I can no more disown [Wright] than I can disown the black community. I can no more disown him than I can my white grandmother—a woman who helped raise me, a woman who sacrificed again and again for me, a woman who loves me as much as she loves anything in this world, but a woman who once confessed her fear of black men who passed by her on the street, and who on more than one occasion has uttered racial or ethnic stereotypes that made me cringe. These people are a part of me. And they are a part of America, this country that I love.
Wright's mistake, Obama said,
is not that he spoke about racism in our society. It's that he spoke as if our society was static; as if no progress has been made; as if this country—a country that has made it possible for one of his own members to run for the highest office in the land and build a coalition of white and black; Latino and Asian, rich and poor, young and old—is still irrevocably bound to a tragic past. But what we know—what we have seen—is that America can change.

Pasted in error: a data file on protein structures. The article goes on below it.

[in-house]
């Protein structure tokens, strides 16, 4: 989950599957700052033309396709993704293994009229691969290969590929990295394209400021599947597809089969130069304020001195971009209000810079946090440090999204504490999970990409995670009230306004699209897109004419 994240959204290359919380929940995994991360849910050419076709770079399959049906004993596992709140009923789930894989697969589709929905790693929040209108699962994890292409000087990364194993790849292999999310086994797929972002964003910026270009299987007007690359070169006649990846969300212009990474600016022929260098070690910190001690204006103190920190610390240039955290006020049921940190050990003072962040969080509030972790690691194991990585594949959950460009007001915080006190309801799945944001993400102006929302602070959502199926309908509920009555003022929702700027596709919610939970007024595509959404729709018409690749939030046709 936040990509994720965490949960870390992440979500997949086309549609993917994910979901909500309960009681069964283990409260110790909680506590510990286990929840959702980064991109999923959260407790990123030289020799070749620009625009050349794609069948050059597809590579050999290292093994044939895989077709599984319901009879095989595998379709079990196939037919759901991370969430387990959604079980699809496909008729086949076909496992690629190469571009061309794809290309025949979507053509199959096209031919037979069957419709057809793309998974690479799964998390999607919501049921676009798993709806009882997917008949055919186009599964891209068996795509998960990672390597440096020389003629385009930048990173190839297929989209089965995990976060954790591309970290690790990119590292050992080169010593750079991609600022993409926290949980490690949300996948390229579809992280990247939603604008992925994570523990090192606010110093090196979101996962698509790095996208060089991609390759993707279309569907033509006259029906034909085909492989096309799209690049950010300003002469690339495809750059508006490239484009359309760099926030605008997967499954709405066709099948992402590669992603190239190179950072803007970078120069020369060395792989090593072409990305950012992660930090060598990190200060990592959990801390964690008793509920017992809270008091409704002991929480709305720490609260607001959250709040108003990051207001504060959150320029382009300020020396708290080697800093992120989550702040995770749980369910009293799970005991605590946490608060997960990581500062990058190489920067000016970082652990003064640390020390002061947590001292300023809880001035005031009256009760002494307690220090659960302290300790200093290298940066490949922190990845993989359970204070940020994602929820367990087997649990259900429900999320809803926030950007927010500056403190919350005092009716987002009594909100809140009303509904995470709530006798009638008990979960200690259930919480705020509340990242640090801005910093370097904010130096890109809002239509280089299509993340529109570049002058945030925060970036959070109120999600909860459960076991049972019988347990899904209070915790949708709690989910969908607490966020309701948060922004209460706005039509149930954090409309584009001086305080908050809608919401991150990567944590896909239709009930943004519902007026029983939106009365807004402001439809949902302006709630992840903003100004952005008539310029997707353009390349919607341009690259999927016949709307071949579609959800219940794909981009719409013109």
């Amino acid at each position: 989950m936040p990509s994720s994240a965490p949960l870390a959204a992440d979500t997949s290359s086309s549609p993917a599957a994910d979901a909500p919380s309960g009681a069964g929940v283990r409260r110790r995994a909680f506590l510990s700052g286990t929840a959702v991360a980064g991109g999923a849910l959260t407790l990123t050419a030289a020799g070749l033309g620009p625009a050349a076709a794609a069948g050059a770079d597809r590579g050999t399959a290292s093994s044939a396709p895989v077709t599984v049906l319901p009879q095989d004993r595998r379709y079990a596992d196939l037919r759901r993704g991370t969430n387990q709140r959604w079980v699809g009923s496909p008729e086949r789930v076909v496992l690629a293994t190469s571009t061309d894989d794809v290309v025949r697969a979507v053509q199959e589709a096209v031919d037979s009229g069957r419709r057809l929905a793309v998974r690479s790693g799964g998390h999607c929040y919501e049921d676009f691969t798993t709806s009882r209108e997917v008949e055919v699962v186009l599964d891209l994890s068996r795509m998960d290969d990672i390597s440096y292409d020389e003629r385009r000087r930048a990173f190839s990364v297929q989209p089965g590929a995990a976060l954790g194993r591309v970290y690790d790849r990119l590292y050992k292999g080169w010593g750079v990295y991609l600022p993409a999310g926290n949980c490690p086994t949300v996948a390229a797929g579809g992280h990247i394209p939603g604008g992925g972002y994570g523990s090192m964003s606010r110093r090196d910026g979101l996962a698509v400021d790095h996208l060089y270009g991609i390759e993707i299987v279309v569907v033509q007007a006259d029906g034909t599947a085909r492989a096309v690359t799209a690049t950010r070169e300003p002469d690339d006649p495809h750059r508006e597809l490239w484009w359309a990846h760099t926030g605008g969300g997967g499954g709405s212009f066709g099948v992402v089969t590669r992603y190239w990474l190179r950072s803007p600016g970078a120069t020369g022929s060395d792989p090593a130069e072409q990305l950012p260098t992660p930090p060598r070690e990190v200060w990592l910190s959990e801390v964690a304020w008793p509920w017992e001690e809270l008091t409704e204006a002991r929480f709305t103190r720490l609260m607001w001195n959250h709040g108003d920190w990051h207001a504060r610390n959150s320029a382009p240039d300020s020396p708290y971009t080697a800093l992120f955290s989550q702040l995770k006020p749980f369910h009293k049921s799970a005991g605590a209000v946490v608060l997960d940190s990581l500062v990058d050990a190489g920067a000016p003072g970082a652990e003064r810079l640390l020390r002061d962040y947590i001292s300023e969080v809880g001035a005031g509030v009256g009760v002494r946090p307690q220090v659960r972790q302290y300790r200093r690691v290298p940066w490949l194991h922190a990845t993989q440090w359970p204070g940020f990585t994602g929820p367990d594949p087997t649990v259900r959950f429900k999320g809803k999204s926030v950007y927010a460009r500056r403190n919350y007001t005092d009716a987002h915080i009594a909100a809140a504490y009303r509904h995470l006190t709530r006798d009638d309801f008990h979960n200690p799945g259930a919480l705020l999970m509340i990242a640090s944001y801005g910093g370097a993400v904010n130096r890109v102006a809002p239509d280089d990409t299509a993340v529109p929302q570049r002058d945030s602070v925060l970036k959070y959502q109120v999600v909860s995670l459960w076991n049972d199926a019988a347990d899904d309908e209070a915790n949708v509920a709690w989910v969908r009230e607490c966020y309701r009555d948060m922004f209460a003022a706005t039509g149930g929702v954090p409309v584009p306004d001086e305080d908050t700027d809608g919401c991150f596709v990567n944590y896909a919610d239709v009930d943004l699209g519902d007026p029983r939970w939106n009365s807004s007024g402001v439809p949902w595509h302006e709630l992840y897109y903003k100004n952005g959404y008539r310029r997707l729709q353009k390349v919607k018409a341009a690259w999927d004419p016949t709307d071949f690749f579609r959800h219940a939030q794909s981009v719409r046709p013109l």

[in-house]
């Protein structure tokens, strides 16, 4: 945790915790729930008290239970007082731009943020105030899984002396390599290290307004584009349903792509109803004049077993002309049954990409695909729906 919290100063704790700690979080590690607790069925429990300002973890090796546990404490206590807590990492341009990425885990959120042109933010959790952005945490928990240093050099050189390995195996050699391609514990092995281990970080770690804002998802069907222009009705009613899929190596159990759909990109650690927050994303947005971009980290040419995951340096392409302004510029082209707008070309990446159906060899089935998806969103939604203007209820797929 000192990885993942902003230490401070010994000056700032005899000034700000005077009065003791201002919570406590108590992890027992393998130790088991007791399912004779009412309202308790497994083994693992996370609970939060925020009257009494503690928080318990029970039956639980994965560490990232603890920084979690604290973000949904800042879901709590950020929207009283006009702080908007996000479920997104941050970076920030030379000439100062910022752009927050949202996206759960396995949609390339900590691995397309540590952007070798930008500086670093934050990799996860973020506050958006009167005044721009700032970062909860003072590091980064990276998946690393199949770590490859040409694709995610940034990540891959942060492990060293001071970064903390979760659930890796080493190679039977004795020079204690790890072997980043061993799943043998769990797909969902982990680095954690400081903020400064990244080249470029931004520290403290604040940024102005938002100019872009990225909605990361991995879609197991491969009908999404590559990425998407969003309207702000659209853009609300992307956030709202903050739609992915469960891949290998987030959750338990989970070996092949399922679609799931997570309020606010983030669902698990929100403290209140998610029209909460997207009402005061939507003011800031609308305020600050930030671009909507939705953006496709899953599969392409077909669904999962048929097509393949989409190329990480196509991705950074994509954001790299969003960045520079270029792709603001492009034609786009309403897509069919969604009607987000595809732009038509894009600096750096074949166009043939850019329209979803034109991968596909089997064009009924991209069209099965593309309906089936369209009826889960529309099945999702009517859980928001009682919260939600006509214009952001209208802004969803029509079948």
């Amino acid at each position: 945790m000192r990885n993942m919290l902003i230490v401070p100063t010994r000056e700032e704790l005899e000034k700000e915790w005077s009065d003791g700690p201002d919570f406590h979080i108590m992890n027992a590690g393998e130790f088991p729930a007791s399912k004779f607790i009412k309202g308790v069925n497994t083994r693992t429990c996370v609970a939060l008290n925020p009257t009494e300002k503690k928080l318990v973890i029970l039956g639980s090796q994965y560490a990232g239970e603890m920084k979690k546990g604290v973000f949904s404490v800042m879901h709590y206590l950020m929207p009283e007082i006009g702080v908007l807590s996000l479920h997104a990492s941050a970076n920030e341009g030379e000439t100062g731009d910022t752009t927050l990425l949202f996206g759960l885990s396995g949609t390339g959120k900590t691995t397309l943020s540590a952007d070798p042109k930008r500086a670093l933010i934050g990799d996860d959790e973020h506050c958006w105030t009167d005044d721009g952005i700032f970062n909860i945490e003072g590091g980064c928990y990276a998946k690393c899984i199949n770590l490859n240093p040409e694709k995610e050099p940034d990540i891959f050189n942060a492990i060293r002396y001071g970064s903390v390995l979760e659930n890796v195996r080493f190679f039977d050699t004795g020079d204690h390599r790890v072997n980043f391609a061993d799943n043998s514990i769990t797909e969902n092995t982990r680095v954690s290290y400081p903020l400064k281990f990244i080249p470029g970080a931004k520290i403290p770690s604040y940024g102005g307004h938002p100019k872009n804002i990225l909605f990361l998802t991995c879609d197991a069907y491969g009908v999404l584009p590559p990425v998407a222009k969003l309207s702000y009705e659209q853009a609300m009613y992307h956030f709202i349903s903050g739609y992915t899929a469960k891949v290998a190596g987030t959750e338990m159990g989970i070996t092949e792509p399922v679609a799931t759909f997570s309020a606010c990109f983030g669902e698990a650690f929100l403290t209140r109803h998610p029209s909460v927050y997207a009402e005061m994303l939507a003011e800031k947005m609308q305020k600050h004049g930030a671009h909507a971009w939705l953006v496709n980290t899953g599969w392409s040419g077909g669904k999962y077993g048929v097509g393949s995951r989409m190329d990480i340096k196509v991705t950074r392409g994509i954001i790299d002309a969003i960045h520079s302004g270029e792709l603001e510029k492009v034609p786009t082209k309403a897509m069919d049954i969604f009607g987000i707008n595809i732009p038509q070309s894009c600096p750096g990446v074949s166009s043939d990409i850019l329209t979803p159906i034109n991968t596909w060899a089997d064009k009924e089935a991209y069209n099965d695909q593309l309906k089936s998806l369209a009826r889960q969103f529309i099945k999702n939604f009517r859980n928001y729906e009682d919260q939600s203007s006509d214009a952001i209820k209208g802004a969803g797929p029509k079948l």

This isn't about taking sides, Obama said. (By noting his mixed parentage, Obama pointed out that he couldn't take sides even if he wanted to without denying a part of himself.) This is about recognizing the legitimate grievances of blacks and whites, often expressed in the language of bigotry and bitterness, and then moving to address them. It's about not ignoring the ugliness in American life—when's the last time you heard a politician admit that ugliness can be found even in American churches?—but neither is it about defining yourself solely in opposition to that ugliness. It's about keeping your eye on the ball, staying focused on what can be achieved, even when the conversation turns to race, the single most divisive topic in American life. (My apologies to feminists, but we didn't fight a civil war over the place of women in American society.) It's about rejecting identity politics while honoring the nobler aspirations of the identity politicians. And it's about feeling confident that positive social change can be achieved, because it's been achieved in this country in the past. That Obama managed to say all this without displaying an ounce of false piety, or bitterness, or sentimentality, or denial, or self-righteousness, makes his speech a milestone in American political rhetoric.